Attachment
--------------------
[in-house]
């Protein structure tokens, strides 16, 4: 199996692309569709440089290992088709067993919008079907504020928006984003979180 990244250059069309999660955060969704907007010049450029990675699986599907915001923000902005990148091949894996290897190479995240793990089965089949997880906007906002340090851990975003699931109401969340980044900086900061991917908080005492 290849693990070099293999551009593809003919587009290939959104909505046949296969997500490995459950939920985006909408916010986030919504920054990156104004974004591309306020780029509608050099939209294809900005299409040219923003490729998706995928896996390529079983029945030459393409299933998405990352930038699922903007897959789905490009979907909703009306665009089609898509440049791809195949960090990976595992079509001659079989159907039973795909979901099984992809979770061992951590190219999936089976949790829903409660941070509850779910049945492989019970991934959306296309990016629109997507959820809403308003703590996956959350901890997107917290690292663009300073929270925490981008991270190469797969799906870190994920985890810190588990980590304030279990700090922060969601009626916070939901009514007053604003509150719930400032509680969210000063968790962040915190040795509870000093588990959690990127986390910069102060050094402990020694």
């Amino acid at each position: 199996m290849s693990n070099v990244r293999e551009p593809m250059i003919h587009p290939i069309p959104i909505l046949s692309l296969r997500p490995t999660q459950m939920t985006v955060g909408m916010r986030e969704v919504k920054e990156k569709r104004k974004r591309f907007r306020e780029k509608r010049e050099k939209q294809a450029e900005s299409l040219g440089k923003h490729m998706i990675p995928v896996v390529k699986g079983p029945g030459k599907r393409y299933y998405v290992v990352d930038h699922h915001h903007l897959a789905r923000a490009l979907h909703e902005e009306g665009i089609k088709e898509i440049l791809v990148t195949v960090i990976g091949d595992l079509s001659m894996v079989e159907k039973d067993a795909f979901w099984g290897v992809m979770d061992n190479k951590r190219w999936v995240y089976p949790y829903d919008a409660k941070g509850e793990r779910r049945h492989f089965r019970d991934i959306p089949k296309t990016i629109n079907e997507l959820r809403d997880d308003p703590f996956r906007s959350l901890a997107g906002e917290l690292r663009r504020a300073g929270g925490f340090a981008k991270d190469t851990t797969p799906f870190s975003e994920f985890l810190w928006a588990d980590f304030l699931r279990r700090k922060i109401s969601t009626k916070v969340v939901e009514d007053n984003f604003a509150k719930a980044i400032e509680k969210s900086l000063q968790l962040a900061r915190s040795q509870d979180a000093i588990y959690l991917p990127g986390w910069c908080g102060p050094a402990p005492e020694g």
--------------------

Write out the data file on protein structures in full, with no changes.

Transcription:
[in-house]
């Protein structure tokens, strides 16, 4: 199996692309569709440089290992088709067993919008079907504020928006984003979180 990244250059069309999660955060969704907007010049450029990675699986599907915001923000902005990148091949894996290897190479995240793990089965089949997880906007906002340090851990975003699931109401969340980044900086900061991917908080005492 290849693990070099293999551009593809003919587009290939959104909505046949296969997500490995459950939920985006909408916010986030919504920054990156104004974004591309306020780029509608050099939209294809900005299409040219923003490729998706995928896996390529079983029945030459393409299933998405990352930038699922903007897959789905490009979907909703009306665009089609898509440049791809195949960090990976595992079509001659079989159907039973795909979901099984992809979770061992951590190219999936089976949790829903409660941070509850779910049945492989019970991934959306296309990016629109997507959820809403308003703590996956959350901890997107917290690292663009300073929270925490981008991270190469797969799906870190994920985890810190588990980590304030279990700090922060969601009626916070939901009514007053604003509150719930400032509680969210000063968790962040915190040795509870000093588990959690990127986390910069102060050094402990020694």
């Amino acid at each position: 199996m290849s693990n070099v990244r293999e551009p593809m250059i003919h587009p290939i069309p959104i909505l046949s692309l296969r997500p490995t999660q459950m939920t985006v955060g909408m916010r986030e969704v919504k920054e990156k569709r104004k974004r591309f907007r306020e780029k509608r010049e050099k939209q294809a450029e900005s299409l040219g440089k923003h490729m998706i990675p995928v896996v390529k699986g079983p029945g030459k599907r393409y299933y998405v290992v990352d930038h699922h915001h903007l897959a789905r923000a490009l979907h909703e902005e009306g665009i089609k088709e898509i440049l791809v990148t195949v960090i990976g091949d595992l079509s001659m894996v079989e159907k039973d067993a795909f979901w099984g290897v992809m979770d061992n190479k951590r190219w999936v995240y089976p949790y829903d919008a409660k941070g509850e793990r779910r049945h492989f089965r019970d991934i959306p089949k296309t990016i629109n079907e997507l959820r809403d997880d308003p703590f996956r906007s959350l901890a997107g906002e917290l690292r663009r504020a300073g929270g925490f340090a981008k991270d190469t851990t797969p799906f870190s975003e994920f985890l810190w928006a588990d980590f304030l699931r279990r700090k922060i109401s969601t009626k916070v969340v939901e009514d007053n984003f604003a509150k719930a980044i400032e509680k969210s900086l000063q968790l962040a900061r915190s040795q509870d979180a000093i588990y959690l991917p990127g986390w910069c908080g102060p050094a402990p005492e020694g």